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Old 07-01-2018, 06:15 PM   #8
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Yep, sounds to me like a job for Concrete Man!
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Old 07-01-2018, 06:55 PM   #9
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That's wider than I thought. I don't think the product I mentioned would work.
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Old 07-01-2018, 08:48 PM   #10
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If it did, Davy, he'd need to take out a second mortgage to pay for it.
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Old 07-02-2018, 12:01 AM   #11
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Hello, Dan.
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Old 07-04-2018, 07:27 PM   #12
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Any Idea as to why such a large crack formed in the first place, Dan????

Does it open up and close again depending on weather conditions???

Reason I ask, is that here in Texas (some parts anyway) we are plagued with expansive clay soils that create all sorts of problems in concrete foundations (driveways), and masonry veneer walls. Conditions get wet, clay expands, heaves against the slab, slab cracks. Shows in the veneer, or internal sheetrock as a vertical crack that gets wider as it gets higher.. Conditions dry out, the expanded soil shrinks back, and the cracks start to close up. Lot of damage has been done by filling the open cracks with hard mix and the inevitable reverse movement crushing against that hard mix.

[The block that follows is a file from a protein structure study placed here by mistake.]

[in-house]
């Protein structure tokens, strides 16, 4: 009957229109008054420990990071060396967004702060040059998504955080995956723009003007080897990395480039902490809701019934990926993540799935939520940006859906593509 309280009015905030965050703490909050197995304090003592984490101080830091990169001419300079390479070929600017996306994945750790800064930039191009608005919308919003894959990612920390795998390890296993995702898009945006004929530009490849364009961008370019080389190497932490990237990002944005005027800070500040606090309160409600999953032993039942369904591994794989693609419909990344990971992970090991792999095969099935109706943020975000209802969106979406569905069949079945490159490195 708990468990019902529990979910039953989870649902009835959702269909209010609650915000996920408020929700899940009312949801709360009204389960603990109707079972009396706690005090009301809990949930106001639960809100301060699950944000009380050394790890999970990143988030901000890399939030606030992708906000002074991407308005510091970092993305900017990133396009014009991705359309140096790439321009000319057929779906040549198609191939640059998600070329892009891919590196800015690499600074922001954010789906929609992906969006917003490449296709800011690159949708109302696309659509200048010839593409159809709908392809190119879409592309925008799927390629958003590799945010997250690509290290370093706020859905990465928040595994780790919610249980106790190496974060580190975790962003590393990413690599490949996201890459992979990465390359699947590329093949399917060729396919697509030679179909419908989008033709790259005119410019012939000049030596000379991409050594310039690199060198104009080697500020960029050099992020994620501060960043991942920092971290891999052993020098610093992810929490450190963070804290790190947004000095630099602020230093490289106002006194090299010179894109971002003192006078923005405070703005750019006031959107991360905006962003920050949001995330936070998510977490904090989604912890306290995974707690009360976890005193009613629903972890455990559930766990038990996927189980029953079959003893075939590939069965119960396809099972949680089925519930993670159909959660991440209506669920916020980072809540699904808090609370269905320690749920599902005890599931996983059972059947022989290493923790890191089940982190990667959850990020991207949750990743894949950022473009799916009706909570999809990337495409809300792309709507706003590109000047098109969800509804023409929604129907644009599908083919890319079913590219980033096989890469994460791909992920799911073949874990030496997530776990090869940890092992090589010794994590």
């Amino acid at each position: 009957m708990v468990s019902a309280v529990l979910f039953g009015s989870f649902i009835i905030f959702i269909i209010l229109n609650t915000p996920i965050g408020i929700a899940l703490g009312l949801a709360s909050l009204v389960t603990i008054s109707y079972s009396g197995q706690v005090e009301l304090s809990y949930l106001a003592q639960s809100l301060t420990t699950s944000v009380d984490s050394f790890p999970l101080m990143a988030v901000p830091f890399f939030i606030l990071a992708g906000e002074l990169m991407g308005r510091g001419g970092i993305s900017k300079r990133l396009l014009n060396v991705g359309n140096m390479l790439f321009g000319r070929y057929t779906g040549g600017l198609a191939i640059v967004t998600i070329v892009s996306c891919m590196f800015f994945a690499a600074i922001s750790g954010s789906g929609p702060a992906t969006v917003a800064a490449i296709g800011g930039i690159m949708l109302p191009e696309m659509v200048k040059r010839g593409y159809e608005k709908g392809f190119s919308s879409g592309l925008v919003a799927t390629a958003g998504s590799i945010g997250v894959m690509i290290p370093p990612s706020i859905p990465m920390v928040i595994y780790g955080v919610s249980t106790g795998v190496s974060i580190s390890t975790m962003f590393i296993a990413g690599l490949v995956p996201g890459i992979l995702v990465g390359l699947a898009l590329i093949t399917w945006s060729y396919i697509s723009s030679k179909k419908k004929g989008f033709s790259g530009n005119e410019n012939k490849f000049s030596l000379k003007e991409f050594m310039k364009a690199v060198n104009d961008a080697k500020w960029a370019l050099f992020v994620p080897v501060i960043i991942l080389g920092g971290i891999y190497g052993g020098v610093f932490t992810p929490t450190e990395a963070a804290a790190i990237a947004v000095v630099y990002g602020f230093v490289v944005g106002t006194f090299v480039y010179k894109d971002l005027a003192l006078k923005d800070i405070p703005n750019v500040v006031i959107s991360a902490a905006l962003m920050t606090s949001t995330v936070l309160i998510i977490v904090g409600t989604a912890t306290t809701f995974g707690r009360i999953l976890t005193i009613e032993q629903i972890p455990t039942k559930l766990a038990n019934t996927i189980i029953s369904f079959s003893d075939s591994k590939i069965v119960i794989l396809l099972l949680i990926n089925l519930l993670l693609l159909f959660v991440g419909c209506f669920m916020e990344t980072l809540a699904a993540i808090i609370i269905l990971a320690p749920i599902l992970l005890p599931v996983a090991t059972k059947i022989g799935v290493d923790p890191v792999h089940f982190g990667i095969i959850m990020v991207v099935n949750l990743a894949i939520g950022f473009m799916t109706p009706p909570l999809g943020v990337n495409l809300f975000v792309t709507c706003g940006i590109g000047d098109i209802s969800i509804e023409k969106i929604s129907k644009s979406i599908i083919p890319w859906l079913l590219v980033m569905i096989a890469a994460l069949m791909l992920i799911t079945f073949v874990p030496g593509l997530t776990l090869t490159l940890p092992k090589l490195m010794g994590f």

Not at all suggesting that your situation is the above, but if it is, you might be better off using something with some give to it.

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Old 07-04-2018, 08:11 PM   #13
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Looks like that driveway has plenty big movement accommodation joints on the outside edges if the filled crack wants to expand, John.

I have demonstrated for customers such seasonal movement in old concrete foundation cracks by gluing a piece of glass across the crack. Maybe Dan could glue a sheet of plywood across his driveway to see if it'll break?
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Old 07-06-2018, 04:42 AM   #14
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I've owned this property for about 5 years. The drive does not appear to have changed much in that time, so it seems fairly stable. I believe it was poured in the late '80s. I realize that nothing I do to that crack is going to improve the structure of the drive. I mostly want to stymie vegetation and slow the process of further erosion. I suspect my work will look pretty good at first, but then it will become almost immediately apparent how much the "2 sides" move in relation to one another.

I'm good if the cost of saying "I tried" stays under 50 bucks.